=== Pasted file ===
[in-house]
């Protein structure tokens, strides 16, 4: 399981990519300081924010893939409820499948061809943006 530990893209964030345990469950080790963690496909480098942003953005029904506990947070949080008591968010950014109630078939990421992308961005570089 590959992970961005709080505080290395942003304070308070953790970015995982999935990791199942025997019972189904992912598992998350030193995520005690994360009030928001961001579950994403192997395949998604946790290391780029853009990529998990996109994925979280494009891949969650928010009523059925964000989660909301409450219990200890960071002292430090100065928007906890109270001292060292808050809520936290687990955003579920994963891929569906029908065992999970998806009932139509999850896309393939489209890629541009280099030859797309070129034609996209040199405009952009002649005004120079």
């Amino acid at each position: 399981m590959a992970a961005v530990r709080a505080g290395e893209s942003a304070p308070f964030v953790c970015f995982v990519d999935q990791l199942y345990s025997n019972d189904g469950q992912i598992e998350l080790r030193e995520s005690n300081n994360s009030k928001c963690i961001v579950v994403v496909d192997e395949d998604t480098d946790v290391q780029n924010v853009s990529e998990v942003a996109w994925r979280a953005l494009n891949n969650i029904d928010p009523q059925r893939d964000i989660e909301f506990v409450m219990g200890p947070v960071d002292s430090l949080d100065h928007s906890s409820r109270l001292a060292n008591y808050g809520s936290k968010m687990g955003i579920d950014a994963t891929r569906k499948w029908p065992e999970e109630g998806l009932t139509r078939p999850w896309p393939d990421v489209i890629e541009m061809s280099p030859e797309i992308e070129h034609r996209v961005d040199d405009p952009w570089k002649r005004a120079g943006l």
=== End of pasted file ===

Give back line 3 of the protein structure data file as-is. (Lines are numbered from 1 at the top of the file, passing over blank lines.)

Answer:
């Amino acid at each position: 399981m590959a992970a961005v530990r709080a505080g290395e893209s942003a304070p308070f964030v953790c970015f995982v990519d999935q990791l199942y345990s025997n019972d189904g469950q992912i598992e998350l080790r030193e995520s005690n300081n994360s009030k928001c963690i961001v579950v994403v496909d192997e395949d998604t480098d946790v290391q780029n924010v853009s990529e998990v942003a996109w994925r979280a953005l494009n891949n969650i029904d928010p009523q059925r893939d964000i989660e909301f506990v409450m219990g200890p947070v960071d002292s430090l949080d100065h928007s906890s409820r109270l001292a060292n008591y808050g809520s936290k968010m687990g955003i579920d950014a994963t891929r569906k499948w029908p065992e999970e109630g998806l009932t139509r078939p999850w896309p393939d990421v489209i890629e541009m061809s280099p030859e797309i992308e070129h034609r996209v961005d040199d405009p952009w570089k002649r005004a120079g943006l």